Your rap name is Drew Howard but you refer to yourself as 88 Camino.
88 Camino is my nickname. Everyone in Get Home Safe has a nickname. Derek is Tripp Fontaine, Jazz is Jacuzzi La Fleur, I’m 88 Camino. I came up with it because 88 is an infinite number, it looks the same in any direction. And “camino” means journey in Spanish, so when it comes together it’s an infinite journey. It’s just basically my ideology and perspective on life—it’s an infinite journey.
When did you start rapping?
Around 16 or 17, in my fucking closet. Literally, in my closet because I was too shy to do anything out loud, so I was just in my closet writing bars and rehearsing them in the back of my closet back when I lived in Oklahoma. I moved there when I was eight years old and stayed there until Grade 10 when I moved back to Ajax.
How did you link up with the Get Home Safe guys?
My friend Tyler brought me to a house party in the middle of Parkdale, and those guys were all there in the middle of the room in this mosh pit, and I immediately fucked with the positive energy. After the party, they invited me back to their place at The Palace and we partied until the sun came up listening to rap music and just having a really good time. I was starting to be over there so much, commuting from my student house in North York, that I began crashing on their couch. Then, when one of the rooms became available, it just made sense for me to move in. Soon after, we started officially making music as Get Home Safe. That was around summer of 2012.
How did surrounding yourself with Get Home Safe influence the way you made music?
It just opened me up to like a bunch of new things. New music, new experiences. Everything that I learned that year was like nothing I had ever experienced before. The entire reason behind me calling my new record “Uncle Tona” was because [Get Home Safe DJ] Tona put me onto a new wave of music, all of which inspired what I make today. Plus there’s the whole competition thing—when you’re in the studio with Jazz and Derek, you want to make sure that your shit doesn’t just meet the standard of Get Home Safe, but goes beyond it. Plus they’ve just given me more experiences to draw from and make music about. I can base my music on my lifestyle, it’s honest.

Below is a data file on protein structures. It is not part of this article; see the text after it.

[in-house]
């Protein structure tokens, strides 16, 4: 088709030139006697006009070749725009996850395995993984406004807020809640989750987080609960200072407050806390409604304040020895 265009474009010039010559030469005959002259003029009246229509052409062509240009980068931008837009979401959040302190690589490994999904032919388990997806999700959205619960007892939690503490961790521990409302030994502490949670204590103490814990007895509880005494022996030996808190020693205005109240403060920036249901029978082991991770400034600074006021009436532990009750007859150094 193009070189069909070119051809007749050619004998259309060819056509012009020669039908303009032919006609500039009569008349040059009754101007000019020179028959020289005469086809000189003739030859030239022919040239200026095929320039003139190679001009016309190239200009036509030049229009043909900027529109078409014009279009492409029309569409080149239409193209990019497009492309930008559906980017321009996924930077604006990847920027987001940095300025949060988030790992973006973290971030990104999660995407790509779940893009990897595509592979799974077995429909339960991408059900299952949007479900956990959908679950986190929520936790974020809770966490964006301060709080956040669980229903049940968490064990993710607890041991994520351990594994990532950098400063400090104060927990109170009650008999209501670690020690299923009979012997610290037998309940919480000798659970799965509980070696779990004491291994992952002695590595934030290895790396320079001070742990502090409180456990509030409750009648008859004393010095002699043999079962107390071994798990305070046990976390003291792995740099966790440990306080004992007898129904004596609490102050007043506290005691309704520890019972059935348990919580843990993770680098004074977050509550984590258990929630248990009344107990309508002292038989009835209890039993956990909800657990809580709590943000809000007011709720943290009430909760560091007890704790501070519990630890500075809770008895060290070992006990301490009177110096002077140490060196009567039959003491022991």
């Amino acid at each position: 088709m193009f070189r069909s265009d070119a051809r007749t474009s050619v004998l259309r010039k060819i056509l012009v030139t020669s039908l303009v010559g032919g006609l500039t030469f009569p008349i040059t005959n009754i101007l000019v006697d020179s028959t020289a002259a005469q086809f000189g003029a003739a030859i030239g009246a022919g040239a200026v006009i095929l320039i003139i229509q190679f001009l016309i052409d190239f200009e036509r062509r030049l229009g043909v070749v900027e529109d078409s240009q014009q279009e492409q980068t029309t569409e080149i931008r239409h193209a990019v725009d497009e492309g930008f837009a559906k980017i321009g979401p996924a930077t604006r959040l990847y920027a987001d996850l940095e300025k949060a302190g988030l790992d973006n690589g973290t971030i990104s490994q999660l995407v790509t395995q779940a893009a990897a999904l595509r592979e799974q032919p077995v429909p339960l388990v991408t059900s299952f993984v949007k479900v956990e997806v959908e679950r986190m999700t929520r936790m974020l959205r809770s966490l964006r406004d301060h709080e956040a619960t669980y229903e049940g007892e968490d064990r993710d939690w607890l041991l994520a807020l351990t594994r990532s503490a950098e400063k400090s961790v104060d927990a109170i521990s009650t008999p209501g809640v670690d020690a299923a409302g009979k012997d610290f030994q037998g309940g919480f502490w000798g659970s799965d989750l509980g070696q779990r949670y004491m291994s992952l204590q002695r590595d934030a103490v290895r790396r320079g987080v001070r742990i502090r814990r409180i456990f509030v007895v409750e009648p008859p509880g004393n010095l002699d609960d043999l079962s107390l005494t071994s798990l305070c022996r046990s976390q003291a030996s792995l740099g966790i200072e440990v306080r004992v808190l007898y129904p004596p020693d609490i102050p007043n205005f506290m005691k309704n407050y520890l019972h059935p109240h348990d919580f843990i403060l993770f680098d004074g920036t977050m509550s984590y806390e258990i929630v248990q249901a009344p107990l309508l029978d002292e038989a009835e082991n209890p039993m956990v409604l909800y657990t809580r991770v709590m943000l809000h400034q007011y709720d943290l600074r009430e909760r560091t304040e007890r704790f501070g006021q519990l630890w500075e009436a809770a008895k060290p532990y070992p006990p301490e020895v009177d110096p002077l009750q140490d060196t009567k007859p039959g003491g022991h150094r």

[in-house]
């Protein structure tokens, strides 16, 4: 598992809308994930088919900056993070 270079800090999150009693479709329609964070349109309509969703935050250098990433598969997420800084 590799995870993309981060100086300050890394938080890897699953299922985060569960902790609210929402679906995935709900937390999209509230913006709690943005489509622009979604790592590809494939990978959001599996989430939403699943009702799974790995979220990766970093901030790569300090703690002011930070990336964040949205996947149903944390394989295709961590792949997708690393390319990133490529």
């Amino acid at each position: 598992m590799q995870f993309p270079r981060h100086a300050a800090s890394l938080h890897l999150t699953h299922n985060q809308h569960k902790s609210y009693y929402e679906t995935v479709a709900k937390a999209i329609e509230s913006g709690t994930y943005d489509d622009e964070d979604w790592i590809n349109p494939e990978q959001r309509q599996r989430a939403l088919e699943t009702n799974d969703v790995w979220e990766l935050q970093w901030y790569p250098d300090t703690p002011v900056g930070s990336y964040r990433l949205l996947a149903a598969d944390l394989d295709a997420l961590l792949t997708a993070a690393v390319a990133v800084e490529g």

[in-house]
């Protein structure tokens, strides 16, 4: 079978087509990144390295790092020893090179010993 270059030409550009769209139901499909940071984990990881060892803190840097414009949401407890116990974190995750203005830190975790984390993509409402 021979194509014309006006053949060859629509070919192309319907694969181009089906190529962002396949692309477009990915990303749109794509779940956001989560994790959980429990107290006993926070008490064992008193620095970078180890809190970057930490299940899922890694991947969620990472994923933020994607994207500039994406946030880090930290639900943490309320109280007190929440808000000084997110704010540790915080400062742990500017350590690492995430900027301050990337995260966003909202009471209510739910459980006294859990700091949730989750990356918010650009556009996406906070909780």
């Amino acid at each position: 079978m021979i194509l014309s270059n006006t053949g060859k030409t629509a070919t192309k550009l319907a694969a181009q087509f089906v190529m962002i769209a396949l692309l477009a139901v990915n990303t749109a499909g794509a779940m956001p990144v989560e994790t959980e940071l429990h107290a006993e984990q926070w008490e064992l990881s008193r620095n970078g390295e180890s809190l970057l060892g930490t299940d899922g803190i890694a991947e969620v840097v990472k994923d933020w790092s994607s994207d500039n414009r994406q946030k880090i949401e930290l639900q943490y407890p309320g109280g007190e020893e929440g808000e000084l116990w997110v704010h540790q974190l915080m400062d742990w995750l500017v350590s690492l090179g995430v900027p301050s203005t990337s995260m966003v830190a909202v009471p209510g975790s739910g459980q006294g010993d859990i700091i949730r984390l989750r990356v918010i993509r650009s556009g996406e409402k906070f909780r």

Are you a perfectionist?
Well, I don’t think any of my songs are “perfect,” but if you ask anyone in the group who takes the longest, they’ll all say me. I can write a song pretty fast, but when it comes to recording there’s always something that I think can be altered or fixed. My producers and engineers get frustrated sometimes when I’m working with them, but it’s for the best.
How does your old music sound compared to your new music?
Terrible. And just me looking back, it’s just terrible. I’m not going to be ashamed because thats just a part of my growth.
But you deleted all your old stuff off Youtube right?
Yeah I did.
Why? If you’re not going to be ashamed of growth then…
Because my old shit isn’t what I want people to see when they search my name. I don’t want that to be their first impression of me, I wanted “Uncle Tona” to be their first impression. I don’t want them seeing stuff I’m not proud of, but also it was a part of my growth. I definitely wouldn't be where I am today without the old music.
Did you have any self doubt before you released “Uncle Tona”?
Not really. I’m so confident in that song because everyone whose musical opinion I value really loves it. I recorded it about a year ago and it still hasn’t gotten old or stale, so I knew that meant something. I’d personally call it a classic.
Slava Pastuk likes cheetahs and bald eagles - @SlavaP